Residents living within the wildland/urban interface should be prepared for evacuations in the event that mitigation's fail, or extreme circumstances prevail.  Residents can be prepared for wildfire by making the following arrangements.
  1. Have an evacuation plan, and be knowledgeable of exit routes and shelter locations.
  2. Inventory the home and possessions with videos or photographs.
  3. Secure important documents off-premises (safe-deposit box, etc.).
  4. Identify those important items to be brought in the evacuation.
  5. Keep a bag of personal care hygiene items, for use at evacuation shelters.

For more information and tools on the wildland/urban interface, homeowner safety, and firefighting operations, a valuable resource is the NFPA Firewise USA website at, FireWise.org.

Monday, November 20, 2017

Leading the Stampede



"The Stampede" by Frederic Remington

General Petraeus used this painting as a metaphor for what his army officers were doing, he explains:


“I use this image to tell you that I am comfortable with semi-chaotic situations. The picture depicts an outrider galloping at full tilt over rough terrain at the height of a violent storm while steering a willful mount and guiding a sometimes frightened and unthinking herd of cattle to its destination.  It represents getting the job done despite the challenges.  The terrain is rocky, the wind is in their faces and it is raining sideways.  Some of these cattle will get out ahead of us - that’s fine, we will catch up.  Some cattle will fall behind and we will have to circle back and get them - that’s fine, we will bring them on.  We must be comfortable with this environment of uncertainty, challenge, risk, danger and competing agendas.  We need to accept it. But we need to do more than simply hang on to the saddle.  We must master our mount and we must flourish in the apparent chaos.  I am comfortable with this.”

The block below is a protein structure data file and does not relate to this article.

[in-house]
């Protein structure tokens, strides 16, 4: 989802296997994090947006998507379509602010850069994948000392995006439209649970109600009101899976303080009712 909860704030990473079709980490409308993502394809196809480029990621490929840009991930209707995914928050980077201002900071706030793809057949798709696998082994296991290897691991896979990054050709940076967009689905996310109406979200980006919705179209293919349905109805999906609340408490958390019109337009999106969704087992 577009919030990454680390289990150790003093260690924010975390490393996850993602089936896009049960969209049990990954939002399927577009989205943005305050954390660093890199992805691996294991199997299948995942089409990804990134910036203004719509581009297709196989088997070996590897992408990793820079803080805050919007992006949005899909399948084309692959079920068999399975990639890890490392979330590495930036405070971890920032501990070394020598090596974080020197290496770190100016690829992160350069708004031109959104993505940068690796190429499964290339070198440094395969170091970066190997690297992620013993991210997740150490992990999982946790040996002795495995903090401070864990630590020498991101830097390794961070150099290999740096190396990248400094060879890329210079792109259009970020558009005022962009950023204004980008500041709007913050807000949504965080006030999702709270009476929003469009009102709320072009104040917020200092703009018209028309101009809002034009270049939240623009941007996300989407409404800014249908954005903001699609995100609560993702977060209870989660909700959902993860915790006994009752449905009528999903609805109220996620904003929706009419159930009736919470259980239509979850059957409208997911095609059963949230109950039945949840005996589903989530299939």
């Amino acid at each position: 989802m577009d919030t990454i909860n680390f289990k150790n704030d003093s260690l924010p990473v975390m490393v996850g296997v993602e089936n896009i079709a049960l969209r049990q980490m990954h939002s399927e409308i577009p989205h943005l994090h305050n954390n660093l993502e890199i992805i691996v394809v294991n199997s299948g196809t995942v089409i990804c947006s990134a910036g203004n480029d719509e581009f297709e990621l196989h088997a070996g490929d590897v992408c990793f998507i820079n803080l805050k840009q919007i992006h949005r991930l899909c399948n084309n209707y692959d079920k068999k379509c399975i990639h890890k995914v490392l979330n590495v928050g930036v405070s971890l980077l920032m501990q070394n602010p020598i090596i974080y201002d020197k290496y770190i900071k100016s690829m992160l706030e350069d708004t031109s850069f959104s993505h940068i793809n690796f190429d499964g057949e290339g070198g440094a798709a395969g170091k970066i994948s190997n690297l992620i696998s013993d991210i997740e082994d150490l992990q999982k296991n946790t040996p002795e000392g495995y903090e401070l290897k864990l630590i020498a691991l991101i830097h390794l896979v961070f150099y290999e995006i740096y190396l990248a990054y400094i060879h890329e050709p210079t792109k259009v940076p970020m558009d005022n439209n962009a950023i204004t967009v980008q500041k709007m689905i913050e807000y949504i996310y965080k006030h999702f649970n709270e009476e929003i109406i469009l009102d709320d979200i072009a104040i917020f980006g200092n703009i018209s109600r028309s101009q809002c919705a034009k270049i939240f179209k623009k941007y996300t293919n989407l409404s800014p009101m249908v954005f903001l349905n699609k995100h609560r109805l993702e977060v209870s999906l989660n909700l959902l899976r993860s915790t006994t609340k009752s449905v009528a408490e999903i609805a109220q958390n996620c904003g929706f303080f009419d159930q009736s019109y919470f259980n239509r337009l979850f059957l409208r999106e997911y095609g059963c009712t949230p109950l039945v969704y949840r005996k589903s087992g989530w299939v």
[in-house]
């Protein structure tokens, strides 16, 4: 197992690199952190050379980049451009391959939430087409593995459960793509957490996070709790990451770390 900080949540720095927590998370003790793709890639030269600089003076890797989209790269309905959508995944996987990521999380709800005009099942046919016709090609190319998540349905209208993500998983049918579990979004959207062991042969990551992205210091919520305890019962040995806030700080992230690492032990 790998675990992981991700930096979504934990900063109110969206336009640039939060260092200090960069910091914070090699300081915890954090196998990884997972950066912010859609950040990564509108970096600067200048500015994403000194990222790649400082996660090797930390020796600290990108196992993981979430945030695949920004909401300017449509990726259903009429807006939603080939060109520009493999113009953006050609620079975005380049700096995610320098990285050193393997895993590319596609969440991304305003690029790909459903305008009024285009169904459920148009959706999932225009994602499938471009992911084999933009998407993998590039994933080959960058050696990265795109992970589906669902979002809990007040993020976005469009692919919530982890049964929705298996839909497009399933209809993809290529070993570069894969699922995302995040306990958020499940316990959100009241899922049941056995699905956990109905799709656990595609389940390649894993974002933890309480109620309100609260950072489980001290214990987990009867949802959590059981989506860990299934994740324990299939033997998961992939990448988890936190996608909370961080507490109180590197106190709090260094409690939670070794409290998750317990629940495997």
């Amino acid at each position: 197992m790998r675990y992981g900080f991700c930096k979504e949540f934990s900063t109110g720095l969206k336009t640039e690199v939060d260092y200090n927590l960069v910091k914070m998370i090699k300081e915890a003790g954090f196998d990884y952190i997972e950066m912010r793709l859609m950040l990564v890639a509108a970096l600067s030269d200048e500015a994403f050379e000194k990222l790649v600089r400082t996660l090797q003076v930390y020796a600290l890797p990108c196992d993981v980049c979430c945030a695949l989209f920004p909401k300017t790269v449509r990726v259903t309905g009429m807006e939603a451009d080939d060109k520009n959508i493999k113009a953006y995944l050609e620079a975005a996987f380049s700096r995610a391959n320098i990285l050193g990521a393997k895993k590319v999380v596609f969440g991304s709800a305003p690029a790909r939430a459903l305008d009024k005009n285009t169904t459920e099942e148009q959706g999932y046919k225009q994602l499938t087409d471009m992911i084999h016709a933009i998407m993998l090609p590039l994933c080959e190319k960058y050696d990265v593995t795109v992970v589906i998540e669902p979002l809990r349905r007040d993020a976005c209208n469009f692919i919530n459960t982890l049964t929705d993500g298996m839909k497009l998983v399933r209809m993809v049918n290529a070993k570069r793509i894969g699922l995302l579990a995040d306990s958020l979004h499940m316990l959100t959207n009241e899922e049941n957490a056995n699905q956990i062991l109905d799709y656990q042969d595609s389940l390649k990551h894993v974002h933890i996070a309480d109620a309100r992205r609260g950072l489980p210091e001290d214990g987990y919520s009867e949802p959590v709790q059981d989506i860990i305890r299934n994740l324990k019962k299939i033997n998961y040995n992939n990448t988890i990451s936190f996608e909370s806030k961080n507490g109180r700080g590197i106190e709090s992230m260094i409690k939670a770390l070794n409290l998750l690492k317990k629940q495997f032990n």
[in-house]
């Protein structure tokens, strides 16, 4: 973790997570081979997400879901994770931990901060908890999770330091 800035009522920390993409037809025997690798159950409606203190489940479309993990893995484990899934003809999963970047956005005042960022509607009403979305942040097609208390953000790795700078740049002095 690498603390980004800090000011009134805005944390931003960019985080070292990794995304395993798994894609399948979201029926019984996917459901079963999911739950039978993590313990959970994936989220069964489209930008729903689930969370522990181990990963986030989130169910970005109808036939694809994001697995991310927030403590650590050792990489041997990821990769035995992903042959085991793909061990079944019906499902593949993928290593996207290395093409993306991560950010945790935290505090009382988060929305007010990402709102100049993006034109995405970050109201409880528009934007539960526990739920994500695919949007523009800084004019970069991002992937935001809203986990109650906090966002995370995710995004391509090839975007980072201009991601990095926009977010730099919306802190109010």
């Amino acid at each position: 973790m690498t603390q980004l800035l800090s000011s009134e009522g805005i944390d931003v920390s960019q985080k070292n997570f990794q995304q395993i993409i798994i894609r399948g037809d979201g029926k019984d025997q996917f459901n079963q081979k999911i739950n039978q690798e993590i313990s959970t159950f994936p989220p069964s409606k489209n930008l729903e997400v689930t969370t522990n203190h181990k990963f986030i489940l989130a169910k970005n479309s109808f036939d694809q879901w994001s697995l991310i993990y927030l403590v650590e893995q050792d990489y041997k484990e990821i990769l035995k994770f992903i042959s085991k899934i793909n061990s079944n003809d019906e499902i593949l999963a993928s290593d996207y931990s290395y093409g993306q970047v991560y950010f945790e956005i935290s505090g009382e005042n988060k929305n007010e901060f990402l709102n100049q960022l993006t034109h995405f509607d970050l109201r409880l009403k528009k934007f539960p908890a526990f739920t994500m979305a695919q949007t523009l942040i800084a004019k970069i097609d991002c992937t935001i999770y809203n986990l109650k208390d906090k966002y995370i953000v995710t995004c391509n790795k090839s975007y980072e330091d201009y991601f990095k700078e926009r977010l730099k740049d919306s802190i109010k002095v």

Petraeus shares this painting and metaphor of herding cattle, for his leaders.  In the fire service, and on a fire scene, it may sometimes feel like something more akin to herding cats.  However, Petraeus was successful in his military leadership by following his four strategic leadership tasks. This four task strategy can be implemented by our fire officers for the same success.


  1. Get the big ideas right.
  2. Communicate them effectively.
  3. Aggressively oversee their uniform implementation.
  4. Create a feedback loop to measure progress and refine the big ideas.


Get the big ideas right.  What is our departments vision and mission? What are our priorities? What are the things that must get done?  This needs to be clear for the long-term strategic goal, and for the short term incident.  Do not get caught up in all the minutia, focus on getting the big ideas right.


Communicate them effectively.  It seems that every after-action report list “communication” as a top problem. Why is this? Using a variety of methods and media, we must make sure that everyone is on the same page and working toward the common goal by communicating the big ideas.


Aggressively oversee their uniform implementation. Implement and execute. An idea is nothing without implementation.

Create a feedback loop to measure progress and refine the big ideas. When you start to aggressively implement your big ideas, you will see that they need to be “tweaked”.  As a department changes, or an incident evolves, our previous “big ideas” may not be applicable. We must ensure that we are out getting feedback and measuring the forward progress of the organization, and adjusting and refining the big ideas. From this point the loop can re-start, communication, implement, measure and refine.


As firefighters, inspectors, engineers, and company officers we may feel that we do not have much say in these big ideas. But it is our responsibility to know and understand the strategic leadership of our departments and provide the support in these four strategic tasks. A superior of General David Petraeus said, “David did not try to wear my stars while here, but rather helped me wear them more effectively….” For those of us leading from the middle of the stampede, this should be our aim.